In 2002, the International Crops Research Institute for the Semi-Arid Tropics (ICRISAT) introduced an early maturing, high yield and drought-tolerant groundnut variety (ICGV91114), which produced 15 per cent higher pod yields, 17 per cent more haulm and better quality fodder compared to the locally grown variety. After giving their cows and buffalo the improved fodder, dairy farmers noticed an immediate impact as their milk production increased by 11 per cent.

A recent participatory feeding trial found that 400 ml of extra milk was produced daily by animals that had been fed the improved variety. A separate impact study by ILRI also estimated that during the main growing season, adopters would earn about 48,000 rupees per hectare (US$970 from sales of groundnuts and milk) - four times more than from growing the local variety.

Spreading the seed

In 2002, ICRISAT introduced an early maturing, high yield and drought-tolerant groundnut variety (© SN Nigam and DY Giri/ICRISAT)
In 2002, ICRISAT introduced an early maturing, high yield and drought-tolerant groundnut variety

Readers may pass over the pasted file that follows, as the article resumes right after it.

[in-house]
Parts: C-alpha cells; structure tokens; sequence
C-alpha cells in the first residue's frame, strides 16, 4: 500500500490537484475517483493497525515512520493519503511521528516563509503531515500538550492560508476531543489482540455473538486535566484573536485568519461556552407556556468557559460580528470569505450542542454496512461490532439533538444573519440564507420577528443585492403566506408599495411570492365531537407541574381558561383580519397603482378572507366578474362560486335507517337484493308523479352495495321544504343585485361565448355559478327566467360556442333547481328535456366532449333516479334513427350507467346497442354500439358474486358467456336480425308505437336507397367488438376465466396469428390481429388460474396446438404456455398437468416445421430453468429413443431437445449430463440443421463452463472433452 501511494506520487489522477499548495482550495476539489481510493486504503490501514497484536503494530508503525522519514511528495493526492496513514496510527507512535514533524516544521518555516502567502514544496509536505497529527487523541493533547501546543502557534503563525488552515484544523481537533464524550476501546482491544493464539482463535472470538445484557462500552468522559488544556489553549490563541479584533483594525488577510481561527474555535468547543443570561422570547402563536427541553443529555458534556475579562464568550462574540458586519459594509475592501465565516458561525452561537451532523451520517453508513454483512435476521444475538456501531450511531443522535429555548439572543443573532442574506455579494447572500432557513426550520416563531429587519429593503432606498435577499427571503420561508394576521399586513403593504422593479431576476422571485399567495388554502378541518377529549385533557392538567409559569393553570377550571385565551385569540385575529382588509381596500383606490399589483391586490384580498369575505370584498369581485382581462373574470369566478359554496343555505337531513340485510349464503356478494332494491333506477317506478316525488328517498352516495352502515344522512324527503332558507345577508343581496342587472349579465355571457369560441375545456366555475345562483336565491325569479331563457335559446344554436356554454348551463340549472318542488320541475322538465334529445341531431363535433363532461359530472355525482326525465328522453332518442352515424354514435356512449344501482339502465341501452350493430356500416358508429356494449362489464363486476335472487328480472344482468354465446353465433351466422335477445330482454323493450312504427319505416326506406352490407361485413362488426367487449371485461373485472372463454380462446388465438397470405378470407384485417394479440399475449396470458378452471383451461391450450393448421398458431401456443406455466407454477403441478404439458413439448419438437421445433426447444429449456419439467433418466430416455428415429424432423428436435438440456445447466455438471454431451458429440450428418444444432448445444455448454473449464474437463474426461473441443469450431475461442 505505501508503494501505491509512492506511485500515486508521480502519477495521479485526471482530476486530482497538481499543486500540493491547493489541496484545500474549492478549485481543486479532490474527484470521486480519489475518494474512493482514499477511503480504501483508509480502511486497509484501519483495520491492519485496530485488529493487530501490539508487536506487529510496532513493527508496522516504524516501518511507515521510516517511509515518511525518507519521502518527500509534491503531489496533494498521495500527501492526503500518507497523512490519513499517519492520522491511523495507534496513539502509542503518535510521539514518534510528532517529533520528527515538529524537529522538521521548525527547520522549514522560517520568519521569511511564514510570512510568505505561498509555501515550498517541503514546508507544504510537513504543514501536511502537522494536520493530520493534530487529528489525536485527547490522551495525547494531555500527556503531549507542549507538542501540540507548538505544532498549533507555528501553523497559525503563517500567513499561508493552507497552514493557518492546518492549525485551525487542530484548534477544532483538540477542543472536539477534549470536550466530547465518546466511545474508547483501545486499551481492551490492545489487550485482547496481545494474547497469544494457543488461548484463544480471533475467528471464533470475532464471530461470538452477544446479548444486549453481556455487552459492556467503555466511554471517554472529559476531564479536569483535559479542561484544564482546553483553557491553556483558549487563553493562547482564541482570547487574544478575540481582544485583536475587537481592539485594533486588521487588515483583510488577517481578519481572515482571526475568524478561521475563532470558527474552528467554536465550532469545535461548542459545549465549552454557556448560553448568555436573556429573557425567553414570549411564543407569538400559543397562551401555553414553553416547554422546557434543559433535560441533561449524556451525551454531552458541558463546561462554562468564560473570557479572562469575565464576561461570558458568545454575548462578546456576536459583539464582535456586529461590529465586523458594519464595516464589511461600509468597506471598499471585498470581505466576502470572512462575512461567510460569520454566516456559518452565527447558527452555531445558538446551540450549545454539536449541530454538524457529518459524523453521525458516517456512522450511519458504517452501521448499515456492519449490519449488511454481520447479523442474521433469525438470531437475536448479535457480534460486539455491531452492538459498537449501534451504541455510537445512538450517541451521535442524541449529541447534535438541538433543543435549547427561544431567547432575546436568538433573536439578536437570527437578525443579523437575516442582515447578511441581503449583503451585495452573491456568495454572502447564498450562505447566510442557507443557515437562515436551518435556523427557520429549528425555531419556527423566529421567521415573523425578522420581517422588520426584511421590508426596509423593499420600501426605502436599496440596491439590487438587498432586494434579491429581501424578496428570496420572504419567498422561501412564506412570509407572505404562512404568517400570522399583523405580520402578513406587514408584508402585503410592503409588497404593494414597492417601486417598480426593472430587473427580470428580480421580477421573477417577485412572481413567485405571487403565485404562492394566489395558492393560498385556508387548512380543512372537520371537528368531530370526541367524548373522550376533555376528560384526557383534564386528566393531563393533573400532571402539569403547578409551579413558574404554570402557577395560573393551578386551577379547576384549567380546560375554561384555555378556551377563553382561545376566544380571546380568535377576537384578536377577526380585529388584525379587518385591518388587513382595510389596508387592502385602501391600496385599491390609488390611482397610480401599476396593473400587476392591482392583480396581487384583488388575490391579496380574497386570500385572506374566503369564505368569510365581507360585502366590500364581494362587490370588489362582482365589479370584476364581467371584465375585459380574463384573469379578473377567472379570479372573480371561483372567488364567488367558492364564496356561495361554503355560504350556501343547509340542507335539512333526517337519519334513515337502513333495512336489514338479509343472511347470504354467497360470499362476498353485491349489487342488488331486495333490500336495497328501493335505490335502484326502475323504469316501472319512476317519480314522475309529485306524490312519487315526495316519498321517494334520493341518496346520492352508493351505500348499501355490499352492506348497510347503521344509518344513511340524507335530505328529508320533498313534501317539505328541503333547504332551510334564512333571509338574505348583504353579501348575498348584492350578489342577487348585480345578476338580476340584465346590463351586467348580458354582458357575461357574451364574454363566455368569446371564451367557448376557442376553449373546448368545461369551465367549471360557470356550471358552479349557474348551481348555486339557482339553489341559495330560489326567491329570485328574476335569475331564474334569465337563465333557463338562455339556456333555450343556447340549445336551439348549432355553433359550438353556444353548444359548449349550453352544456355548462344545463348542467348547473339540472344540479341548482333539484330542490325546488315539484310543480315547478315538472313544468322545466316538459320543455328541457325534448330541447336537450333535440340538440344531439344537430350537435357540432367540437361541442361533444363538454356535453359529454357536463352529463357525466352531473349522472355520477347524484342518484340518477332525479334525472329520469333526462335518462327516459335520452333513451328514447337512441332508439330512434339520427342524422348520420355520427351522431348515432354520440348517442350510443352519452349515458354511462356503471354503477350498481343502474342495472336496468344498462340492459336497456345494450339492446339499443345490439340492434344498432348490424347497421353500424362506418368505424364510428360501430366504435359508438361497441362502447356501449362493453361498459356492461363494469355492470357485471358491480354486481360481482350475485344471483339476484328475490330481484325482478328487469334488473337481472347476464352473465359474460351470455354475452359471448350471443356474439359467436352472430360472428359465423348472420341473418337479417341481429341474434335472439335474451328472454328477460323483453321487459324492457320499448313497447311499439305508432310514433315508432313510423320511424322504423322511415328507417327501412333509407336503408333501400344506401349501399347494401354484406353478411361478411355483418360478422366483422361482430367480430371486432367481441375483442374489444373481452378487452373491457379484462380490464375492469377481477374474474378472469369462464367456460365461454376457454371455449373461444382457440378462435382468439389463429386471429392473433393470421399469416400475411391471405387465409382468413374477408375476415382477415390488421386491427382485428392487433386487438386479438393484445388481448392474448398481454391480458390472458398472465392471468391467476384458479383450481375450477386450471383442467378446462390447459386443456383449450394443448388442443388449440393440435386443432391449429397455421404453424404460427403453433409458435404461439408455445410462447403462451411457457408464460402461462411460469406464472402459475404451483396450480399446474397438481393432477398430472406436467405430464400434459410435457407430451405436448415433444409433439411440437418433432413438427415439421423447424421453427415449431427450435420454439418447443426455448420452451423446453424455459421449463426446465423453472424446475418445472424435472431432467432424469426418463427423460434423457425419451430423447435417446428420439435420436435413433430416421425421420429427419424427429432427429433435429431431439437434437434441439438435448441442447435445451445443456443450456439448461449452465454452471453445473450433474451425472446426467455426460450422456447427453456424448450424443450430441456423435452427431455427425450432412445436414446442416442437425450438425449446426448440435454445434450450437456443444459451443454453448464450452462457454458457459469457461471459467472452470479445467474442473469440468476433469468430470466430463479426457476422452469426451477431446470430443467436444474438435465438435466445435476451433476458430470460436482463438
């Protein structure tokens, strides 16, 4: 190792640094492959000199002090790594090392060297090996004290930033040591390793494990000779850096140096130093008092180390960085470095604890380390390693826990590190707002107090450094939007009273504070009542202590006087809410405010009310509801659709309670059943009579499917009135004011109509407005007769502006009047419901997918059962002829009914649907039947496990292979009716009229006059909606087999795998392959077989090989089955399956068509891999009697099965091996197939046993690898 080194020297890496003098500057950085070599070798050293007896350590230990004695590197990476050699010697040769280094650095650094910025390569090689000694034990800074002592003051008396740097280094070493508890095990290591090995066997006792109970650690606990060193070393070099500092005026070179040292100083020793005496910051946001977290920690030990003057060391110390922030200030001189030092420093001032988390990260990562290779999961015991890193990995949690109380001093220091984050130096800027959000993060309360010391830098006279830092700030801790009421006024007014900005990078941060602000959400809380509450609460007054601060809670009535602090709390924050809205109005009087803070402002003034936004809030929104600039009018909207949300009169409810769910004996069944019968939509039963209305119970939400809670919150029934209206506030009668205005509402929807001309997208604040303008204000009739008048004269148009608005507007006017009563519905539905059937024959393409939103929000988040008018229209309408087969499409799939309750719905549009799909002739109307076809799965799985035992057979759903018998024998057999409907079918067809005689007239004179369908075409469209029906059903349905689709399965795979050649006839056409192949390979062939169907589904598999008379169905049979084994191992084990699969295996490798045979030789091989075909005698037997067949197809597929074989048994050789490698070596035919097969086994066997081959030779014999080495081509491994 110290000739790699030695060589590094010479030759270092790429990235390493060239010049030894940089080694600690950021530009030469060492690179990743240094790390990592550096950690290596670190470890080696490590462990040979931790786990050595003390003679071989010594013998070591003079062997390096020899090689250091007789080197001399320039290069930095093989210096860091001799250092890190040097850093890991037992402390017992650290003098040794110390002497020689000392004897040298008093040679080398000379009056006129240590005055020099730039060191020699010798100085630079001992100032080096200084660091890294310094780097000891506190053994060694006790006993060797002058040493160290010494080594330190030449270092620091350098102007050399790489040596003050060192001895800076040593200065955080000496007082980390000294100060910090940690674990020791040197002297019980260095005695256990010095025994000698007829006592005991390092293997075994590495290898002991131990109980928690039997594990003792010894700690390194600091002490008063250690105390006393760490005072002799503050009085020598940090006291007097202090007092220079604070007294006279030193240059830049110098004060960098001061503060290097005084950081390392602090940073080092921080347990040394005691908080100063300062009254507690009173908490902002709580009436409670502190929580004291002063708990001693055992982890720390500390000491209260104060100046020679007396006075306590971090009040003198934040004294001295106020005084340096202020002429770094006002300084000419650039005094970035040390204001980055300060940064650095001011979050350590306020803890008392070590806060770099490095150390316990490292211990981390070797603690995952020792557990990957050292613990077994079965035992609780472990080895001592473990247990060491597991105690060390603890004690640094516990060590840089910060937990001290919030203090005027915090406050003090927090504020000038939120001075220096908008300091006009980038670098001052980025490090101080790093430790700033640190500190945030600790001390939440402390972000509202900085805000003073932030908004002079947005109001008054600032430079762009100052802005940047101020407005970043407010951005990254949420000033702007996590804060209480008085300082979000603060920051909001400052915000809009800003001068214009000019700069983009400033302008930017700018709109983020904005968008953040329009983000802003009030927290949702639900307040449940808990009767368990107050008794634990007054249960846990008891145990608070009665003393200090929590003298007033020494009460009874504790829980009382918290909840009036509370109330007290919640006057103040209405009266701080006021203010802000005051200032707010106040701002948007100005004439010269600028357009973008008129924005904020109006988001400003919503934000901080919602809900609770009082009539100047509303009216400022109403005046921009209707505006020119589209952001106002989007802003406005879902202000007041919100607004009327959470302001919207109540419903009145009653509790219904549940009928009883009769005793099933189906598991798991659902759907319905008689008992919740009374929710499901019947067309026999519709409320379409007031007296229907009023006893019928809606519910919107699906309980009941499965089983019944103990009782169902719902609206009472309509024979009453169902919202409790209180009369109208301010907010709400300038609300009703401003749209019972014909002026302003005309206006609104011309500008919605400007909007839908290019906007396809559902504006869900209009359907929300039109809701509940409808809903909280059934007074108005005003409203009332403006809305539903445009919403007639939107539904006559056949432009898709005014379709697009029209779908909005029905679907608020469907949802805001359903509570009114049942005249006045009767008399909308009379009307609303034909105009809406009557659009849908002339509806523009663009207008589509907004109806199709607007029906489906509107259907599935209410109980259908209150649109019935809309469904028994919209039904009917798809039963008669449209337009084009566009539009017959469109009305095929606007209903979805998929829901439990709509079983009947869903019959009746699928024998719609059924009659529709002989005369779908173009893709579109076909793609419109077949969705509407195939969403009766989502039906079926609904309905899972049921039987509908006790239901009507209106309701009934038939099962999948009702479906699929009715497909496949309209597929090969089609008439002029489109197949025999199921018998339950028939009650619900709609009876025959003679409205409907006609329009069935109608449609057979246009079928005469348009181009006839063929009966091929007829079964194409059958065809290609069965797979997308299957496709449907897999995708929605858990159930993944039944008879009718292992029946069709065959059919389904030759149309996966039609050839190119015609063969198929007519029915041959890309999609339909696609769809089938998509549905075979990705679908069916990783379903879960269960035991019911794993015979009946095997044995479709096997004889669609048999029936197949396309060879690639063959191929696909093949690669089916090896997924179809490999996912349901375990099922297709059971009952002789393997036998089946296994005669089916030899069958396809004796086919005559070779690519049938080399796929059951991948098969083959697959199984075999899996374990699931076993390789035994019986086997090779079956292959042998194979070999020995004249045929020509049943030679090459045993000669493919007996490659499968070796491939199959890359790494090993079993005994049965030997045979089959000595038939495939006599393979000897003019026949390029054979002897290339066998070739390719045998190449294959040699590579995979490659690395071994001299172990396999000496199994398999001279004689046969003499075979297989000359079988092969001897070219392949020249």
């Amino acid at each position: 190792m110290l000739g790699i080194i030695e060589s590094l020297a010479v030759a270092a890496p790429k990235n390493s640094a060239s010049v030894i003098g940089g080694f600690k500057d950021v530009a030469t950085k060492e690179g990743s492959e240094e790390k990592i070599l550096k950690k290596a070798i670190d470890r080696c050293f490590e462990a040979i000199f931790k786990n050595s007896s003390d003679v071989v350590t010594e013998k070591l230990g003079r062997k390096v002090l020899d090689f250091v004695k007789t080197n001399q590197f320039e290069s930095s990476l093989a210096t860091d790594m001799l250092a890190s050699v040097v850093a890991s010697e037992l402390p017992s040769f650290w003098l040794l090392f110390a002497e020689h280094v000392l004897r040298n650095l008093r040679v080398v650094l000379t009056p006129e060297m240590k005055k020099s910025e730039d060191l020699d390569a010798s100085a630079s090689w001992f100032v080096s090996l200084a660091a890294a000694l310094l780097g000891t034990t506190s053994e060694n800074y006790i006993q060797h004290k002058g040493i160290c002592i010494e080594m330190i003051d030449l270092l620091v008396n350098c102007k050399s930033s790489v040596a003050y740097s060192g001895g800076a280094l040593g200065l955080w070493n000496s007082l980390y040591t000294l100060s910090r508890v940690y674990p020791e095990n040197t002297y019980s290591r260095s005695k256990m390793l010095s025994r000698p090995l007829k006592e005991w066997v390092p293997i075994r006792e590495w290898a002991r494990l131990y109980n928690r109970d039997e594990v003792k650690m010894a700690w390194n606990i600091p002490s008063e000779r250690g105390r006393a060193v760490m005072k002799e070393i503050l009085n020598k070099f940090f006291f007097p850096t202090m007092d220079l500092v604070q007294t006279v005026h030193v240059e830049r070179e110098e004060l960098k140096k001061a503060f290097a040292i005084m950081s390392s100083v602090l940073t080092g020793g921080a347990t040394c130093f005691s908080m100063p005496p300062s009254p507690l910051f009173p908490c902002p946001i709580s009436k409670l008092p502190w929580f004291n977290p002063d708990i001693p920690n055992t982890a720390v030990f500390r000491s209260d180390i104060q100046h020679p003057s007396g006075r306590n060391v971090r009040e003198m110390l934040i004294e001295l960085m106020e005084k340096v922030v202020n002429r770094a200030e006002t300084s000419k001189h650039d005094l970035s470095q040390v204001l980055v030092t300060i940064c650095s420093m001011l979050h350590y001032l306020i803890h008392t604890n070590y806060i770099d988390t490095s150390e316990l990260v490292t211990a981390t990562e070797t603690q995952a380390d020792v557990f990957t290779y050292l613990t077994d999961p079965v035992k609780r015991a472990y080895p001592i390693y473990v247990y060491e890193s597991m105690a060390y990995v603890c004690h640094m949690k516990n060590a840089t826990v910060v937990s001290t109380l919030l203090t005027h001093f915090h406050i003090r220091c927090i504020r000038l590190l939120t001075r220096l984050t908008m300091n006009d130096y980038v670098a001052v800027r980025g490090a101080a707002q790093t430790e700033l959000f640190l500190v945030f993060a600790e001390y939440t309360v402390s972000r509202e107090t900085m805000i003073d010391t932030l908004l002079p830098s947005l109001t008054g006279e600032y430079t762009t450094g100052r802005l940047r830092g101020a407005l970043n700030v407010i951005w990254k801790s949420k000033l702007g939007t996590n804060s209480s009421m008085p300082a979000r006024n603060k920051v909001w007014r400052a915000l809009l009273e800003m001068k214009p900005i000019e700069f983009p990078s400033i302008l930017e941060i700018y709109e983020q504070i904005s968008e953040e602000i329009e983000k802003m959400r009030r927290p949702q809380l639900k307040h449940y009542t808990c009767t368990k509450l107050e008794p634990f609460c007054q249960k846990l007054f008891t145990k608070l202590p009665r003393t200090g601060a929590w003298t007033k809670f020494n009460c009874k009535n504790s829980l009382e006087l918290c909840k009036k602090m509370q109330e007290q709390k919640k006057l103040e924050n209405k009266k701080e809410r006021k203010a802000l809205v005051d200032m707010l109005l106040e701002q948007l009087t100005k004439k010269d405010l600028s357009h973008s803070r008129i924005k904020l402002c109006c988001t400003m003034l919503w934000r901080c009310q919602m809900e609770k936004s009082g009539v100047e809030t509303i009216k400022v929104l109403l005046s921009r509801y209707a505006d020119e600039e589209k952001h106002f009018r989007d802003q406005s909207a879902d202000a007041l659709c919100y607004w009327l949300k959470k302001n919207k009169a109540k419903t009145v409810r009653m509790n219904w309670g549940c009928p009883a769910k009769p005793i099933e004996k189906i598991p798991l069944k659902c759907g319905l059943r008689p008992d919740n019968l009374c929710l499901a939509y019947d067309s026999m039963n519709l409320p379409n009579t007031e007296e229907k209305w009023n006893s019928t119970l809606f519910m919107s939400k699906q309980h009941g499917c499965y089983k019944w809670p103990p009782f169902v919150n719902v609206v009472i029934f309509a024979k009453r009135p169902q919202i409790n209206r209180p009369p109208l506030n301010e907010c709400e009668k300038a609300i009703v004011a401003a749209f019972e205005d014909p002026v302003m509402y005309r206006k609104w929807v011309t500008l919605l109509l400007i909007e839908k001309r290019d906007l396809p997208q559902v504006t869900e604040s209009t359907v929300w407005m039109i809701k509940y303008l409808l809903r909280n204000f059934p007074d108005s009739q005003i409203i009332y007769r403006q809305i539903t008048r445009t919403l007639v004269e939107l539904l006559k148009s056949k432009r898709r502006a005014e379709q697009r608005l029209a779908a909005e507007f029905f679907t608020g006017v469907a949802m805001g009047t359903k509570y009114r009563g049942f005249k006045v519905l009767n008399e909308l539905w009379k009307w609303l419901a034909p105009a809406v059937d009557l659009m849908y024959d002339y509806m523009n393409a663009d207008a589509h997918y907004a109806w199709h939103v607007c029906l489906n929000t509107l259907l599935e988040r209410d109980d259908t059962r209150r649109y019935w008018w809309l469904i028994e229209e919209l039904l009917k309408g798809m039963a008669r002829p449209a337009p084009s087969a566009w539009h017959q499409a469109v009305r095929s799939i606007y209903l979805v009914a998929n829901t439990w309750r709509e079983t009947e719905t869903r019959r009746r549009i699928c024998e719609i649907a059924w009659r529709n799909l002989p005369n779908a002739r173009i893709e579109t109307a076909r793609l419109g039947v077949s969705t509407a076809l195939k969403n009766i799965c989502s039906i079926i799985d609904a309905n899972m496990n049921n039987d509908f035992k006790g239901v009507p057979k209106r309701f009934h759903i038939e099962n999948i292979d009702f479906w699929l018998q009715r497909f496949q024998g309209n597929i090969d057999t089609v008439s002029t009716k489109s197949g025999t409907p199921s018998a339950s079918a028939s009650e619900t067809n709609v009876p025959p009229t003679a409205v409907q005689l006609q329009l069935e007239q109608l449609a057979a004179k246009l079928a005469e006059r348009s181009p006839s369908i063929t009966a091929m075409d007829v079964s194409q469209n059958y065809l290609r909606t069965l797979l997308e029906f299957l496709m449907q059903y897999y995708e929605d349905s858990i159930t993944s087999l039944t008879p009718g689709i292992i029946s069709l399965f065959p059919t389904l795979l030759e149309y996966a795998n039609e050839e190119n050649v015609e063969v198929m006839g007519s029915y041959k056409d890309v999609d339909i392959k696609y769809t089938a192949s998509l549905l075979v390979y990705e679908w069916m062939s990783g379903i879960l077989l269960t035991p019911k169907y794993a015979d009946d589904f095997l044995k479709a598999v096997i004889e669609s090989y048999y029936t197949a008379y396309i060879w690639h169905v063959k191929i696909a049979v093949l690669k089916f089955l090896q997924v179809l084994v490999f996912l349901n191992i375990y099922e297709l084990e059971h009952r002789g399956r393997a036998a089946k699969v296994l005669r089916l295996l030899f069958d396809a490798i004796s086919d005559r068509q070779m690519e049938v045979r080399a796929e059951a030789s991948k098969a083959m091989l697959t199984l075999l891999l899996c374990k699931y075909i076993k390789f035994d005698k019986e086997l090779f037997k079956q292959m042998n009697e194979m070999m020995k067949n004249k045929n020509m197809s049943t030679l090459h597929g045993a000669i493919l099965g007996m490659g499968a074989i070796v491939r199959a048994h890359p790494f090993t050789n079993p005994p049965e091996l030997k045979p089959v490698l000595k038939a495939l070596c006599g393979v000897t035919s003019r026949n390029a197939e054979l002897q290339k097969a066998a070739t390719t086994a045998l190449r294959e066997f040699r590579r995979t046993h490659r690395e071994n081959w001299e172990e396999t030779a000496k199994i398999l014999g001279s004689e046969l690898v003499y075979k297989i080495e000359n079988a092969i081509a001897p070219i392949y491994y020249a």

© SN Nigam and DY Giri/ICRISAT

Scaling up the adoption of dual-purpose crop varieties is a significant challenge. First of all, the improved groundnut variety is self-pollinating which deters most private seed companies from investing. Also the Governments' seed subsidy programme has not yet included the variety, and adoption has therefore largely been driven by farmer-to-farmer sharing of planting material. ICRISAT has also partnered with AGRAU University and local NGOs to train farmers in seed multiplication so that new material is available through informal seed systems. From 285 ha planted with the new variety in 2005, ICRISAT groundnut breeder, Dr Shyam N Nigam, estimates that 60,000 ha will be planted in the next kharif (rainy) season.

Dual-purpose crops have also created new value chains for the animal feed sector. In Hyderabad, for example, sorghum stover-based feed blocks are being marketed by animal feed companies. One block feeds one dairy animal per day, ensuring a production level of eight to 12 litres of milk per day compared to an average of three to four. Traders are therefore beginning to pay sorghum farmers a premium for their crop residues.

National priority